This summer, new students at Goucher College will read Mohsin Hamid's The Reluctant Fundamentalist, a psychological thriller that puts a new and interesting spin on culture, success, and loyalty in the post-9/11 world. The book is Goucher's 2014 summer reading assignment for first-year and transfer students.
Selected based on suggestions from the campus community, The Reluctant Fundamentalist will spark discussion among new students, staff, and faculty during Goucher's fall orientation session. This summer, incoming students will receive a copy of the book and study guide questions to foster group conversation during a daylong discussion that will be held on Sunday, August 24. Hamid will also present a free public reading that day at 7:30 p.m. in the Hyman Forum of the Athenaeum.
Written as a single, sustained monolog, the novel is set in the years following the terrorist attacks of September 11, 2001. At a café table in Lahore, Pakistan, Changez, a bearded Pakistani man, sparks a conversation with a suspicious, and possibly armed, American stranger.
Changez had been living an immigrant's dream of life in America. He arrived in the United States as a student of Princeton University, where he studied business and graduated with high honors. He was quickly recruited by an elite firm that specializes in the "valuation" of companies ripe for acquisition.
For a time, it seemed as if nothing would stand in the way of Changez's meteoric rise to personal and professional success. All of this changed in the wake of September 11. He was on a work assignment in the Philippines when the World Trade Center was attacked. Although pleased at first to see America "brought to her knees," Changez grew concerned for the victims, and his position in his adopted city was suddenly overturned.
Upon flying back to New York he found life there markedly different - beginning when he was strip-searched at the airport and treated as a foreigner, despite having lived in the city for years. This is the turning point of the novel, from which Changez began to feel uncomfortable in the United States and started his revolt against his company and its capitalist values.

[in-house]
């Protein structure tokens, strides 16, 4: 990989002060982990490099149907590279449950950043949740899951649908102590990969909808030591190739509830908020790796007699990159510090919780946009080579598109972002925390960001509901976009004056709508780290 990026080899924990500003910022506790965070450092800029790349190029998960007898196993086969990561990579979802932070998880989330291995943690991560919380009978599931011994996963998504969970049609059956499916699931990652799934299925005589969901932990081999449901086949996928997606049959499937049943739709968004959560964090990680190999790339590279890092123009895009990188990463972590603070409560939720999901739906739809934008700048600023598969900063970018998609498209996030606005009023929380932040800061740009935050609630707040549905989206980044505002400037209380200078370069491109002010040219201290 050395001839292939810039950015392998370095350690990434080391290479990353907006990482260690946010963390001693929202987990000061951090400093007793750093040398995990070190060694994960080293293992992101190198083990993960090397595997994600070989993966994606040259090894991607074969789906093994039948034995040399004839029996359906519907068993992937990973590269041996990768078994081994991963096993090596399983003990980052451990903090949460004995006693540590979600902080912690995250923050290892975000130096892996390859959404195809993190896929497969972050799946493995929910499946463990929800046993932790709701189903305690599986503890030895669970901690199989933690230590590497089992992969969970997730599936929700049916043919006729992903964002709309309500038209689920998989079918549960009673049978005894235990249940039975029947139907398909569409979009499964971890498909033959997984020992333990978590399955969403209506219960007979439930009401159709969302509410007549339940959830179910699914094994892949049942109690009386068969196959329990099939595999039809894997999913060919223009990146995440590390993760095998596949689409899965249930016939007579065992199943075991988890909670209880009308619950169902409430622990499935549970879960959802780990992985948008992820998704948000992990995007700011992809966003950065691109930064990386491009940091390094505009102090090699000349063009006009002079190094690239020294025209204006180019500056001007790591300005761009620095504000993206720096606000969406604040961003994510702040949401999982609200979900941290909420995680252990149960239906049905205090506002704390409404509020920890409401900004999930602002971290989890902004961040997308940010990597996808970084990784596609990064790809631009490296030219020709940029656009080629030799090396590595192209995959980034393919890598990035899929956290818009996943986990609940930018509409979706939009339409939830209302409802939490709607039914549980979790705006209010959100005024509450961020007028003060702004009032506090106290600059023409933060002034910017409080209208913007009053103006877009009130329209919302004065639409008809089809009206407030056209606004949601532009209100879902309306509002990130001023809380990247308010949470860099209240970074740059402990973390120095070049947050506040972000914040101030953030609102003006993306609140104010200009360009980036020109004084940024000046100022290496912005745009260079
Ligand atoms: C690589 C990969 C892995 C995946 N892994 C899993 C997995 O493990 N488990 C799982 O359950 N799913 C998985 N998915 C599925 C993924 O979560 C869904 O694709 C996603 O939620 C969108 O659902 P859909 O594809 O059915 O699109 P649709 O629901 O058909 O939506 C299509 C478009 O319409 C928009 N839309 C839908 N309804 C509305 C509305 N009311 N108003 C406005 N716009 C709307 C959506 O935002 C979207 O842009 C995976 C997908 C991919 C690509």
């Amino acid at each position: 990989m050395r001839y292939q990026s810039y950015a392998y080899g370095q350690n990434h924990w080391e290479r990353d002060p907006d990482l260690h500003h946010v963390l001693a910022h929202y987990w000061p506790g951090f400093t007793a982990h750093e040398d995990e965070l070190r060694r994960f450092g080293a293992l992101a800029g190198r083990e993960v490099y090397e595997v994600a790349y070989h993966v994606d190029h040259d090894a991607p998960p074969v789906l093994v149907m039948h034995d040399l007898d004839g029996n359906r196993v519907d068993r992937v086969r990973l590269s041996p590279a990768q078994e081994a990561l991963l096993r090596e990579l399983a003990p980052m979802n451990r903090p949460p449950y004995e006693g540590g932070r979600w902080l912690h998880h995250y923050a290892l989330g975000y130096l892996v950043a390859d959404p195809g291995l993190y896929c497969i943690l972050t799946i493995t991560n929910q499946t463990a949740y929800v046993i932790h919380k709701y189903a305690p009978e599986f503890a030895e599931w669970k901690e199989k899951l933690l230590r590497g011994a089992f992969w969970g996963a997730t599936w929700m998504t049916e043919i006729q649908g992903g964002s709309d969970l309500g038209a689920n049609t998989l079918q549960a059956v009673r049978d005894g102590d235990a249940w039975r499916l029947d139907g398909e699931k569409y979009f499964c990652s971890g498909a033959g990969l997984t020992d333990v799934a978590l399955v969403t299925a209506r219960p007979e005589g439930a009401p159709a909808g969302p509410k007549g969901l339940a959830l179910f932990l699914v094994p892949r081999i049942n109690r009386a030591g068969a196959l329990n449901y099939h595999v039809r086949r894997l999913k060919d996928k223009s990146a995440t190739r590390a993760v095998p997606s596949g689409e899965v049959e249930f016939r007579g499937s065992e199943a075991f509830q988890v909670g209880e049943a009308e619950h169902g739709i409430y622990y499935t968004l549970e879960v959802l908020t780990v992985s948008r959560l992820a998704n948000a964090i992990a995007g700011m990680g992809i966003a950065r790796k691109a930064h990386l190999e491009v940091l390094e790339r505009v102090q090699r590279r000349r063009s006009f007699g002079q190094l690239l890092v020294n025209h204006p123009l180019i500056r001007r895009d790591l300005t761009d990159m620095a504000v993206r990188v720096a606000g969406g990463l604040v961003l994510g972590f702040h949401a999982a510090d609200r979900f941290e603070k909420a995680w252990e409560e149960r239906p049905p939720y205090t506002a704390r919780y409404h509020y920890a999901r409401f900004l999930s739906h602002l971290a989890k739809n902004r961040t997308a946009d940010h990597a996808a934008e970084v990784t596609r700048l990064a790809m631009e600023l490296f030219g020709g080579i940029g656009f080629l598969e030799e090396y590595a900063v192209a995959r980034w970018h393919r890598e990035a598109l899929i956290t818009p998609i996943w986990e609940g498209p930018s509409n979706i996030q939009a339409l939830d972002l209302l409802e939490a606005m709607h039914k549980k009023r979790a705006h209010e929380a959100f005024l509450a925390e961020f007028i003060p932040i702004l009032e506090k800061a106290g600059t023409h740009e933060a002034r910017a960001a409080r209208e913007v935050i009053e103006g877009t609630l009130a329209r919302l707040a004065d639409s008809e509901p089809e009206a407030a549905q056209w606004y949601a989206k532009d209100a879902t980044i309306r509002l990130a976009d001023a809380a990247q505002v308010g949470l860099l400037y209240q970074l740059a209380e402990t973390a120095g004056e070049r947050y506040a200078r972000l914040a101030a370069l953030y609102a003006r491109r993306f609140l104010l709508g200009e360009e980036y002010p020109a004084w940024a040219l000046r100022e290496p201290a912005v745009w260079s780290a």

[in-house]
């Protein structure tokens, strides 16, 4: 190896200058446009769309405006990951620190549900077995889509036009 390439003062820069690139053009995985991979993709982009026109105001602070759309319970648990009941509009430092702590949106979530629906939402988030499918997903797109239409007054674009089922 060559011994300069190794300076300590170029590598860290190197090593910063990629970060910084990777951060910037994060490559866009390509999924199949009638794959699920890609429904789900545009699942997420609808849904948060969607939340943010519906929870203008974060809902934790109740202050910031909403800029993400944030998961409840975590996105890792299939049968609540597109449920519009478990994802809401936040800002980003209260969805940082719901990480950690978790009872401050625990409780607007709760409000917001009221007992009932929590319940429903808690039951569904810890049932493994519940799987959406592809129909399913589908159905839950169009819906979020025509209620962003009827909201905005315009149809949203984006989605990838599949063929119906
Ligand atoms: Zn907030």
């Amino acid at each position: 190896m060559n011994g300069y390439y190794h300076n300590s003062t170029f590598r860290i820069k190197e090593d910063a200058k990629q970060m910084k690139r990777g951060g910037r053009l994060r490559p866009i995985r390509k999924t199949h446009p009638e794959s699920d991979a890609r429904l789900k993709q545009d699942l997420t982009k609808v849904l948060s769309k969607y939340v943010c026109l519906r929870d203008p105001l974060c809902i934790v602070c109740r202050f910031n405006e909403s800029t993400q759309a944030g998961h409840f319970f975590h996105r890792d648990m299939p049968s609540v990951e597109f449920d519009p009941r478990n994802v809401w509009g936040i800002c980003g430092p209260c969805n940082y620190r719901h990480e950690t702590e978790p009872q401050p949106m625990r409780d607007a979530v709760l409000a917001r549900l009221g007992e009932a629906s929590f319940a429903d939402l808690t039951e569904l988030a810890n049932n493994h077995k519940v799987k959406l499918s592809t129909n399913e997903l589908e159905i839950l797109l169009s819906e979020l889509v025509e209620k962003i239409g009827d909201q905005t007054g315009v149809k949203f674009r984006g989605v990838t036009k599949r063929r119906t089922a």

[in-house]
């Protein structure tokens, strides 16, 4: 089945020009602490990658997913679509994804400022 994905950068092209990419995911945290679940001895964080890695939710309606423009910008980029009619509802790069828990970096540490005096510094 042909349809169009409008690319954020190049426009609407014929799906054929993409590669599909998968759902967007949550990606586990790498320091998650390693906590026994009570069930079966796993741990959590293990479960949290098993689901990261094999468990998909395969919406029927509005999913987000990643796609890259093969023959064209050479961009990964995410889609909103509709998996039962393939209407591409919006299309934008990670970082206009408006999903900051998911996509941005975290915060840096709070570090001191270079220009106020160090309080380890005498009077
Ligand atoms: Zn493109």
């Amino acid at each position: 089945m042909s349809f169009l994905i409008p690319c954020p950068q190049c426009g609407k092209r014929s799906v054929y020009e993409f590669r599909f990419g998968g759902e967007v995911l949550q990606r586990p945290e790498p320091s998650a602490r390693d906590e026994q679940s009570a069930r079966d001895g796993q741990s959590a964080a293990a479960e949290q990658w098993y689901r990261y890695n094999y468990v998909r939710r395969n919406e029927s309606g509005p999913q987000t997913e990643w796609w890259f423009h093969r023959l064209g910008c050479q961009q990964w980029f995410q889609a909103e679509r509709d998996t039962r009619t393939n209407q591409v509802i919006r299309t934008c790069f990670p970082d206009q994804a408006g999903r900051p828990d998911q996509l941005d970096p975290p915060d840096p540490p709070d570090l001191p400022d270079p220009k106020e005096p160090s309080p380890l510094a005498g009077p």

Changez's identity undergoes a seismic shift, unearthing allegiances more fundamental than money, power, and perhaps even love.
Hamid's novel, his second, became an international bestseller. It was shortlisted for the Man Booker Prize, the Decibel Award, and the Commonwealth Writers Prize, and it went on to win the South Bank Show Award for Literature.
At the beginning of the book, Changez says his companion's "bearing" gives him away as an American. What does Changez mean by this? What are his deeper implications?
Who is Jim, and why does he take such a liking to Changez? What do they have in common? Is his sympathy for Changez genuine?
In Chile, Changez befriends the head of the publishing company his firm is there to value. Why are the two men drawn to each other? Why has Changez suddenly become so disinterested in his work? Who were the janissaries? Why does their history resonate so strongly with Changez?
Discuss the two meanings of "fundamentalist" Hamid's title plays on - the first religious, the second suggested by Underwood Samson's business commitment to "focus on the fundamentals." What do the different meanings suggest about the novel's themes?
Since 9/11, there has been a growing trend in contemporary fiction to write about the tragedy of that day and its aftermath. Compare The Reluctant Fundamentalist with some other "9/11 novels" you have read. What sets it apart or makes it unique?
(Questions issued by Houghton Mufflin Harcourt.)